Children on Nauru are exhibiting signs of resignation syndrome, a rare mental disorder born from extreme trauma.

The physiological basis of the illness is unclear. What is known is that traumatised children, including those caught in the horror of immigration limbo or who live without hope, are at greatest risk of developing the condition.

Similar cases of otherwise healthy people becoming mute and still have been noted during other historical atrocities, such as among detainees who knew there was no escape from Nazi concentration camps.

In the early 2000s, hundreds of refugee children presented to a Swedish hospital with similar symptoms. According to Doctors of the World, adolescent refugees would “assume a coma-like state, lying prone, with their eyes closed, disconnected from the world around them. They are fed via feeding tubes”.

Some sufferers regressed slowly, ceasing to speak, then eat, then, eventually, move. In other cases, the onset was instantaneous – a young refugee would revert to bed and never wake. Many remained unresponsive for years, dissociated and withdrawn.

It is almost impossible to determine exactly how many children might be suffering this condition in Australia’s gulags. The government is keeping the conditions on Manus and Nauru secret and whistleblowing was criminalised with the passage of the Espionage Bill in July.

Reports suggest multiple instances of resignation syndrome. In late July, a girl, her age and background unknown, was brought to Australia from Nauru for urgent medical care, showing symptoms of the disorder after serious self-harm. Another child, a 12-year-old Iranian refugee on Nauru, is exhibiting signs of resignation syndrome. Some argue he is on hunger strike, while others insist he has developed the condition.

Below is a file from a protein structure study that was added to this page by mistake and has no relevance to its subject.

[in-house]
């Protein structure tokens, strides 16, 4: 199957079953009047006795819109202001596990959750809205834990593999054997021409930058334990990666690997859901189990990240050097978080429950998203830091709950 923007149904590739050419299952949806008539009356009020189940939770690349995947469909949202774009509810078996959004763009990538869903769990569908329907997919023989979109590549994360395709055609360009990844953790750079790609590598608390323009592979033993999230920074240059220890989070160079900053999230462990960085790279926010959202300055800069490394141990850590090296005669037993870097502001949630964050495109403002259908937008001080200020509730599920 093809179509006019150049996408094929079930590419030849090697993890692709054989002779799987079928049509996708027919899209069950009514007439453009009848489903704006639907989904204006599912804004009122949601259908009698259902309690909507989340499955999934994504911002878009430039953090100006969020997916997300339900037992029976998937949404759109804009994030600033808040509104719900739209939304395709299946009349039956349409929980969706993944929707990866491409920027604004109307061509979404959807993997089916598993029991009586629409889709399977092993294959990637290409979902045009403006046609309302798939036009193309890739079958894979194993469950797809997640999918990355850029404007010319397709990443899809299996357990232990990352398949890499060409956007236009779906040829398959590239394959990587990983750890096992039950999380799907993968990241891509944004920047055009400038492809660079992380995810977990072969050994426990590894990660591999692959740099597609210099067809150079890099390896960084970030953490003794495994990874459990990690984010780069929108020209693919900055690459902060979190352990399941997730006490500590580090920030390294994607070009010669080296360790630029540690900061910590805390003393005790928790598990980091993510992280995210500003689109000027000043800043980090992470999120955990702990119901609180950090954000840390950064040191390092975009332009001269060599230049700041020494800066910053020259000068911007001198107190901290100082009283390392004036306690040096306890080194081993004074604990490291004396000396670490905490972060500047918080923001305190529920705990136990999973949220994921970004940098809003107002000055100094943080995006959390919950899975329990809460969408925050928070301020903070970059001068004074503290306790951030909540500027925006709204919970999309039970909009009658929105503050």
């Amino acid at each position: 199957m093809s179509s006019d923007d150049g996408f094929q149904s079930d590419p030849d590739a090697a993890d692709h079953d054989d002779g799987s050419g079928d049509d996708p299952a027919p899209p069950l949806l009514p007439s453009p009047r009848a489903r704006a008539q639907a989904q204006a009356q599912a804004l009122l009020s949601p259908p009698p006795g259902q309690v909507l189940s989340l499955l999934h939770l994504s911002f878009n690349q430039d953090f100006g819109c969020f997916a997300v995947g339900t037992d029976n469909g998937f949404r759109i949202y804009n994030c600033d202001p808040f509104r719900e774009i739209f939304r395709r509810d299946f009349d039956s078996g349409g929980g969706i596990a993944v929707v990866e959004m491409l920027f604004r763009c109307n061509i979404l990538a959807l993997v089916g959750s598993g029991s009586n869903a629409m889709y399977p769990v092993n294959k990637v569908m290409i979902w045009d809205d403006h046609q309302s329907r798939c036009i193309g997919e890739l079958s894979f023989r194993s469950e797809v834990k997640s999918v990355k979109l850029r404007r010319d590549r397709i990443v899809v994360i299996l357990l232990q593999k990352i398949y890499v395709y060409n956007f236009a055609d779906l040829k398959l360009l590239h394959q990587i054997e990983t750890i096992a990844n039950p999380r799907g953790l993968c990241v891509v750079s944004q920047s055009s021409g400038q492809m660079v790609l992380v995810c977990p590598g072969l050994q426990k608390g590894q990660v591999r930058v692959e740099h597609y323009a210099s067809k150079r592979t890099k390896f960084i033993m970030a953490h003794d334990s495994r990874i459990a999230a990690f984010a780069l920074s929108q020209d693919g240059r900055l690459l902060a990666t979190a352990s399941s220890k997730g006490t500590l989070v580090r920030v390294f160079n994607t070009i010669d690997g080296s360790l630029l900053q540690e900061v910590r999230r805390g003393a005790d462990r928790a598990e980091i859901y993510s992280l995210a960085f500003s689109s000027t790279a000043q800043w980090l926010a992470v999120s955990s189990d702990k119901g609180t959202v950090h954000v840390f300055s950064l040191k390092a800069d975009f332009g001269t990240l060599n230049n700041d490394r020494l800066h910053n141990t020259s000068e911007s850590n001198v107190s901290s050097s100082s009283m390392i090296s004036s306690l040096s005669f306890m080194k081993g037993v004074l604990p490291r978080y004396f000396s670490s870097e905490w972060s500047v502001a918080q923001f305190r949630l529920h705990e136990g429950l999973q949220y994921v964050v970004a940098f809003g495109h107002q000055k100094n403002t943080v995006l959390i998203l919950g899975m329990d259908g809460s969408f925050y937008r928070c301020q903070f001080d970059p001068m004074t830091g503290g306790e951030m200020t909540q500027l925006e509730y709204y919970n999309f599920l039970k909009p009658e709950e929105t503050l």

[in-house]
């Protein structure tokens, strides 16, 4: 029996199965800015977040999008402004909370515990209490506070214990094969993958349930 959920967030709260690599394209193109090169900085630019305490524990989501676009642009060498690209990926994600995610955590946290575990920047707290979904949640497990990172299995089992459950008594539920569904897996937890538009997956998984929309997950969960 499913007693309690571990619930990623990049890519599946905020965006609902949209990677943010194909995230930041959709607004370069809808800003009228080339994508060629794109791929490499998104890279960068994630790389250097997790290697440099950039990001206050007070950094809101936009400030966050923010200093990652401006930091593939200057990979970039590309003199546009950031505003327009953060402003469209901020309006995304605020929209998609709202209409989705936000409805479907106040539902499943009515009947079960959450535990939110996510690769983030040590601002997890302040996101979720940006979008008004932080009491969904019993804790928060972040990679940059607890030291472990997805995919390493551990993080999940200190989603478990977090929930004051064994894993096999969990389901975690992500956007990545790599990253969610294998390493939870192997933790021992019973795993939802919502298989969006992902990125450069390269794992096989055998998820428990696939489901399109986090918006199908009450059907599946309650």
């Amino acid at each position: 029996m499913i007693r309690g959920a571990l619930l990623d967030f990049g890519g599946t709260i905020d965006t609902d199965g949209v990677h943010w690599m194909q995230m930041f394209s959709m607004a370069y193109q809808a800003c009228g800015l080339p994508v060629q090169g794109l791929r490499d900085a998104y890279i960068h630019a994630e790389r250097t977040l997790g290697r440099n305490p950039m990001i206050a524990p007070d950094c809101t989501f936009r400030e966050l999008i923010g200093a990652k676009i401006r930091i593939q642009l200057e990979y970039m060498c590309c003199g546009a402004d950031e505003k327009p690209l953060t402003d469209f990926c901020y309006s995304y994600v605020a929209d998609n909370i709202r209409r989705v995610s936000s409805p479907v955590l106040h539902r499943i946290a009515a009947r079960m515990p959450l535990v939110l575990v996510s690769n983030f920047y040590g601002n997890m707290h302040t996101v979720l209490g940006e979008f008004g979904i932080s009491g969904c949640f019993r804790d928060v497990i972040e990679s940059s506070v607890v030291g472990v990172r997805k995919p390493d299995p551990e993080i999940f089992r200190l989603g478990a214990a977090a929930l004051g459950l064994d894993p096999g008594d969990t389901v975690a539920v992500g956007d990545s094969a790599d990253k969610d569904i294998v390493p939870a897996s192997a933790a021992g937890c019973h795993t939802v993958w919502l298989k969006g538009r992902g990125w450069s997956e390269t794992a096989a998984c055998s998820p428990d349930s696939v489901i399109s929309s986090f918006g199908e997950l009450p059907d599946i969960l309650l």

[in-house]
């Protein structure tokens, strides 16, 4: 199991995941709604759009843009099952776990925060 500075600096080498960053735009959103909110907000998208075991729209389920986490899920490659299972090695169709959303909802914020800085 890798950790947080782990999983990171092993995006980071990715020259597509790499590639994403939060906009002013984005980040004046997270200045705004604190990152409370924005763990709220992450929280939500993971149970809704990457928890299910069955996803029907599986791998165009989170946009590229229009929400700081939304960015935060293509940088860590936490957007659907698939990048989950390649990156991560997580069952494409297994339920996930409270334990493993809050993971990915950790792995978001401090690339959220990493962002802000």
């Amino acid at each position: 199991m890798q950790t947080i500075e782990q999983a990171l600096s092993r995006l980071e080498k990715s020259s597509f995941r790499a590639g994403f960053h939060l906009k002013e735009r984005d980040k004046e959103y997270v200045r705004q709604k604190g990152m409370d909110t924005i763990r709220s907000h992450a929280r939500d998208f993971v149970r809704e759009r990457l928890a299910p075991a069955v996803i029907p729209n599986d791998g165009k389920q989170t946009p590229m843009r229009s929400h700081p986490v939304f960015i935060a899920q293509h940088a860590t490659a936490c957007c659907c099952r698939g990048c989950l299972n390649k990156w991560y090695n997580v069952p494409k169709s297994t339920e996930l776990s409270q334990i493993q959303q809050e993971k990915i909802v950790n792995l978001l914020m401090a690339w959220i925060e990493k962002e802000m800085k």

Offshore detention is designed to inflict suffering to deter others – caught in terrifying environments, warzones or facing persecution – from trying to reach Australia. Grotesquely, the government uses the suffering of children as an example to other desperate people.

The result is children attempting suicide and, when they fail, becoming comatose with despair.

In the words of Peter Dutton, these horrors are a “hard won success … that could be undone overnight by a single act of compassion in bringing 20 people from Manus to Australia”.

In a 2016 article for Frontiers of Neurological Science, Swedish medical students involved in the care of refugee children wrote:

“Apart from life-sustaining tube feeding, treatment [for RS] amounts to promoting and maintaining a secure and hopeful environment, encouraging a sense of coherence. Several authors stress the importance of a permanent residency permit.”

To stop the suffering, every refugee should be brought to Australia immediately, not to languish in another detention centre, but to be free.